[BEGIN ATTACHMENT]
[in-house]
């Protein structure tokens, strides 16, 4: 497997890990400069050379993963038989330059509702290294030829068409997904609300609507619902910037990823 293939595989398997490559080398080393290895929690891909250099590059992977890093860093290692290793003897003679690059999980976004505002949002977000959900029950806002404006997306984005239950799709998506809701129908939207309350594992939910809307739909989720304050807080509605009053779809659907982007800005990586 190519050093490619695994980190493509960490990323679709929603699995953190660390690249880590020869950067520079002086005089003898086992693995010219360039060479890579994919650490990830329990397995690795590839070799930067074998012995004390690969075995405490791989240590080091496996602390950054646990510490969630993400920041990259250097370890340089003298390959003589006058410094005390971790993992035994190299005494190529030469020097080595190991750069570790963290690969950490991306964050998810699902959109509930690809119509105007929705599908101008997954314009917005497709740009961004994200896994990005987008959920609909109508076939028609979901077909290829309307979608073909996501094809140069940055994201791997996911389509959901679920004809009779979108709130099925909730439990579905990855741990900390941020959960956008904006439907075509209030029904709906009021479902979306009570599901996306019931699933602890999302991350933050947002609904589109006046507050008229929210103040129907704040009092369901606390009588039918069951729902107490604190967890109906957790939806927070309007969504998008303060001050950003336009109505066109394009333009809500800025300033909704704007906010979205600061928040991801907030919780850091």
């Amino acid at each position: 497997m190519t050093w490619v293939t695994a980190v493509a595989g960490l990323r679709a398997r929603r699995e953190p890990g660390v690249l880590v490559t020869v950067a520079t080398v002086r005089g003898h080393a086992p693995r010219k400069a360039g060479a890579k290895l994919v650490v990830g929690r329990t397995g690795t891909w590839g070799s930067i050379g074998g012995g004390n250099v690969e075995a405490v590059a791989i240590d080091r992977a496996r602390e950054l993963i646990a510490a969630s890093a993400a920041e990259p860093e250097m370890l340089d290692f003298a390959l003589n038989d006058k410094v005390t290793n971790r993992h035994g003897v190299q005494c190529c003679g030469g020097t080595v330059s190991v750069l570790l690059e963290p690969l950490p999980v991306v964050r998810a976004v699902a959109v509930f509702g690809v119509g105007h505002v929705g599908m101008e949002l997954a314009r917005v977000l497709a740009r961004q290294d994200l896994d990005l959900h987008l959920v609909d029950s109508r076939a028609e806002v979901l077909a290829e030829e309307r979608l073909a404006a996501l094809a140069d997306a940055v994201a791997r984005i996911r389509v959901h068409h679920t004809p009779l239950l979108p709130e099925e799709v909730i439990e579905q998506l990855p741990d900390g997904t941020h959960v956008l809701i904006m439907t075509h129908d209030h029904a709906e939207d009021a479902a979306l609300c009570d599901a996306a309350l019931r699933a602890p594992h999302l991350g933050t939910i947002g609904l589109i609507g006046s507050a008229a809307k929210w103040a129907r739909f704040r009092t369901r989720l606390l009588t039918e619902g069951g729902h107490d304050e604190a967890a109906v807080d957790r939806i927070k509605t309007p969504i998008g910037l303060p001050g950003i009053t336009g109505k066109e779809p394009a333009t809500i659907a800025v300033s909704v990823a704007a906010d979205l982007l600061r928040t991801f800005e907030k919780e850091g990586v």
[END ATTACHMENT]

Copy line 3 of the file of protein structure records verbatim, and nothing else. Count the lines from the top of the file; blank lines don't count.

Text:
């Amino acid at each position: 497997m190519t050093w490619v293939t695994a980190v493509a595989g960490l990323r679709a398997r929603r699995e953190p890990g660390v690249l880590v490559t020869v950067a520079t080398v002086r005089g003898h080393a086992p693995r010219k400069a360039g060479a890579k290895l994919v650490v990830g929690r329990t397995g690795t891909w590839g070799s930067i050379g074998g012995g004390n250099v690969e075995a405490v590059a791989i240590d080091r992977a496996r602390e950054l993963i646990a510490a969630s890093a993400a920041e990259p860093e250097m370890l340089d290692f003298a390959l003589n038989d006058k410094v005390t290793n971790r993992h035994g003897v190299q005494c190529c003679g030469g020097t080595v330059s190991v750069l570790l690059e963290p690969l950490p999980v991306v964050r998810a976004v699902a959109v509930f509702g690809v119509g105007h505002v929705g599908m101008e949002l997954a314009r917005v977000l497709a740009r961004q290294d994200l896994d990005l959900h987008l959920v609909d029950s109508r076939a028609e806002v979901l077909a290829e030829e309307r979608l073909a404006a996501l094809a140069d997306a940055v994201a791997r984005i996911r389509v959901h068409h679920t004809p009779l239950l979108p709130e099925e799709v909730i439990e579905q998506l990855p741990d900390g997904t941020h959960v956008l809701i904006m439907t075509h129908d209030h029904a709906e939207d009021a479902a979306l609300c009570d599901a996306a309350l019931r699933a602890p594992h999302l991350g933050t939910i947002g609904l589109i609507g006046s507050a008229a809307k929210w103040a129907r739909f704040r009092t369901r989720l606390l009588t039918e619902g069951g729902h107490d304050e604190a967890a109906v807080d957790r939806i927070k509605t309007p969504i998008g910037l303060p001050g950003i009053t336009g109505k066109e779809p394009a333009t809500i659907a800025v300033s909704v990823a704007a906010d979205l982007l600061r928040t991801f800005e907030k919780e850091g990586v």